An LA jury needed not days but hours to convict the husband-and-wife movie producers of violating the Foreign Corrupt Practices Act. They were also found guilty on related charges, including conspiracy, money laundering, and tax cheating. Gerald Green, 77, and Patricia, 52, are facing at least ten years behind bars and maybe a lot more for bribing a Thai official in exchange for contracts to produce the Bangkok Film Festival.
The trial’s tragic outcome shouldn’t surprise anyone. There hasn’t been an acquittal in an FCPA prosecution since 1991. Not one. That’s why comments from Patricia Green’s lawyer are hard to understand. Marilyn Bednarski told the LA Times here, “To me it’s a case of circumstantial evidence . . . the people of Thailand were not victimized in any way” because the Greens provided “top notch services.” Really?
Gerald Green’s lawyer, Jerome Mooney, was more in touch. The DOJ used the case, he said, partly to send a warning to the entertainment industry: clean up the way you deal with “community relations” in foreign countries, or else. “We understand the government taking a shot across the bow of Hollywood,” Mooney said. “We just wish the shell hadn’t landed on our clients’ boat.”
From the convictions this year of the Greens, Frederic Bourke and William Jefferson, and those from prior years of David Kay, Douglas Murphy and David Mead, and all the prosecutions and guilty pleas in between, here are some things that every FCPA defendant should keep in mind before their trial starts:
Juries hate graft. FCPA cases are about bribes to corrupt foreign officials. They’re about sophisticated and often wealthy people looking for shortcuts, hoping to subvert foreign governments for personal or corporate gain. Wheeling and dealing in exotic places. Flashing cash and pulling strings. Juries lap it up. As we’ve said before, even if the government’s evidence isn’t rock solid on all the elements of an FCPA offense, the jury will still get the picture that people stepped over the line of acceptable business behavior. And they’ll convict.
There are clouds of witnesses. Forget lone wolves and rogue employees. Foreign bribery is usually a team effort. When the government gets a whiff of the plot, it hauls in everyone — from those who might have had a hand in it to anyone who could have overheard talk at the water cooler. If it’s early in the investigation, the bit players can be persuaded to turn, to become the government’s cooperating witnesses or confidential informants. Supporting actors are given immunity or offered the hope of lighter sentences. So they sing about their bosses, colleagues, friends. They have extra incentive if they blame the aforementioned for dragging them into the criminal activity.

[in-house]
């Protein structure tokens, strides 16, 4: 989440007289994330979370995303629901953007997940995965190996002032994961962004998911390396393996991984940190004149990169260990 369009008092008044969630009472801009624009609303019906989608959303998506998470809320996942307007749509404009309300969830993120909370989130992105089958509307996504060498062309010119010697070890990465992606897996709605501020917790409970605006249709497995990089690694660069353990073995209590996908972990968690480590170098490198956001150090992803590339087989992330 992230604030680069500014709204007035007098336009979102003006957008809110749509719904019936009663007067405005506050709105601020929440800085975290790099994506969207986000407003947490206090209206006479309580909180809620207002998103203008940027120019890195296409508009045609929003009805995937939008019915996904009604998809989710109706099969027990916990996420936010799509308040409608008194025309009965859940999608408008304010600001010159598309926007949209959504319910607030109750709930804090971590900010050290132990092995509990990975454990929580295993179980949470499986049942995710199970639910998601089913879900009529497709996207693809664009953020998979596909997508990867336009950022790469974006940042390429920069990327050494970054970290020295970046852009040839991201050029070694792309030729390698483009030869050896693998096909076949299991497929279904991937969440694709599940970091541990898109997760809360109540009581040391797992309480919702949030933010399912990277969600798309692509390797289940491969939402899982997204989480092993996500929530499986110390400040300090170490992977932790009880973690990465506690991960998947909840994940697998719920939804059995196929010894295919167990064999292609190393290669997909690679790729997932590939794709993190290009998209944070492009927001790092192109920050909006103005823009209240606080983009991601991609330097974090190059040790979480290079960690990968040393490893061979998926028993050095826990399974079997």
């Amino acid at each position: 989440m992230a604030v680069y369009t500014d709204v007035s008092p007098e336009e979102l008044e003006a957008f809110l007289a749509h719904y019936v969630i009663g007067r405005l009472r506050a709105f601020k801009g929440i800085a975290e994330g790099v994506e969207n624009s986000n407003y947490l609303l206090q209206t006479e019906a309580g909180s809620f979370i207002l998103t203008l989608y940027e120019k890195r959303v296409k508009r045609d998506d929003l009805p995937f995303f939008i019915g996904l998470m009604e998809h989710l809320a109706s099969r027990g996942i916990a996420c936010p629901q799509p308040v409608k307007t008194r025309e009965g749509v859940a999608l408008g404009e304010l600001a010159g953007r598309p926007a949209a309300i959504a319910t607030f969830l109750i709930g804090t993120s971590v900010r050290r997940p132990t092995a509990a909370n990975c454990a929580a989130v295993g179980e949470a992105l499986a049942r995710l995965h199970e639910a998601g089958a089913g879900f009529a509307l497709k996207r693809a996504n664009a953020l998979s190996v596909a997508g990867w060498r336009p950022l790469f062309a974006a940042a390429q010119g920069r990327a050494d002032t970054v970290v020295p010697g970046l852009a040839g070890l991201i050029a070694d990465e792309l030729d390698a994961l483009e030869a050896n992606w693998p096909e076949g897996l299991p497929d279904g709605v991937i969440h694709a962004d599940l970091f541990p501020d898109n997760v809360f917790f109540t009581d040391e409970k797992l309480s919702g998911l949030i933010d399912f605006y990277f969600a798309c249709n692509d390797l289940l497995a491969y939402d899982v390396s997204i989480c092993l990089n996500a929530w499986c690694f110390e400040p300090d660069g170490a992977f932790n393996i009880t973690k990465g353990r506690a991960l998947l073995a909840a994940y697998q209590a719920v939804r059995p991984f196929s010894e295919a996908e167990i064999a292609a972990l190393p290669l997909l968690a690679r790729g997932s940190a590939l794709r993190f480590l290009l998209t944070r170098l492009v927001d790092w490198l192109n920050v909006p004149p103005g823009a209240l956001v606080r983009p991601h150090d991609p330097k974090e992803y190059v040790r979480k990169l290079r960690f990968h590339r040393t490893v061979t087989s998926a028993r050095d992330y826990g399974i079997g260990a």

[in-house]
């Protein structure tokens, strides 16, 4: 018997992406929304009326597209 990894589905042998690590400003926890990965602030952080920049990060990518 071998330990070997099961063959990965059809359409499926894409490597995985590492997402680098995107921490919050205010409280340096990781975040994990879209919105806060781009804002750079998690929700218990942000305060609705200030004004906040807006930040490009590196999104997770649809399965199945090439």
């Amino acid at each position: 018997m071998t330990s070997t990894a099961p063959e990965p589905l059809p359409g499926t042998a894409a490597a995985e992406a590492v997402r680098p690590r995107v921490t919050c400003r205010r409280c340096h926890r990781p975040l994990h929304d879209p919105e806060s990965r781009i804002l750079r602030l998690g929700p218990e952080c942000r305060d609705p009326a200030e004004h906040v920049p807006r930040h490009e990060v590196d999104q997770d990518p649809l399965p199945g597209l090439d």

Evidence is everywhere. Bribes have to be planned, funded, paid, and covered up. There’s always someone on the receiving end, so the complications multiply. It all takes a lot of work and usually leaves behind a trail that’s easy to find and follow. Phony contracts and dummy invoices, hot money bouncing from bank to bank, fake agents and distributors, shell companies as fronts, two sets of books, and so on.
Show and tell. These days the government is likely to show up for trial with audio tapes of the accused discussing the bribes or videos showing the actual handover of cash. “Wearing a wire” once meant strapping to your torso an awkward piece of electronic gear the size of a croissant. Not any more. A cell phone on the table can be an open mic. A spy pen in the breast pocket can capture or broadcast sound and pictures. Scary stuff. And once the feds have tapes, they may not even need the cooperating witnesses or informants at the trial.
Related charges a-plenty. In foreign bribery cases, the government might start with FCPA charges. But remember: bribes to foreign officials need to be planned, funded, paid, and covered up. So there’s usually a conspiracy, money laundering, traveling to commit the offense, fraud and obstruction in the cover-up, and tax-cheating to boot. What a mess. The government can throw a lot of mud at the wall. If some doesn’t stick, so what? Prosecutors can drop weak charges later and plow ahead with the rest.
Examples: Frederic Bourke was convicted of conspiracy to violate the FCPA and a Travel Act offense, but not the FCPA itself. William Jefferson was acquitted of a substantive FCPA charge but found guilty of conspiracy to violate the FCPA, soliciting and taking bribes, depriving citizens of honest services, money laundering and racketeering, and conspiracy to solicit bribes. Gerald Green beat the obstruction rap — the government ended up dropping the charge — but he and his wife were convicted of conspiracy to violate the FCPA, eight violations of the FCPA and seven counts of money laundering. Mrs. Green was also found guilty of two counts of falsely subscribing a U.S. tax return.
Not everyone accused of violating the FCPA is guilty. And certainly those accused and awaiting trial are presumed innocent unless and until found guilty in a court of law. But with no acquittals in an FCPA trial since 1991, defendants and their counsel should have their eyes wide open about their chances in court.
View prior posts about the Greens here.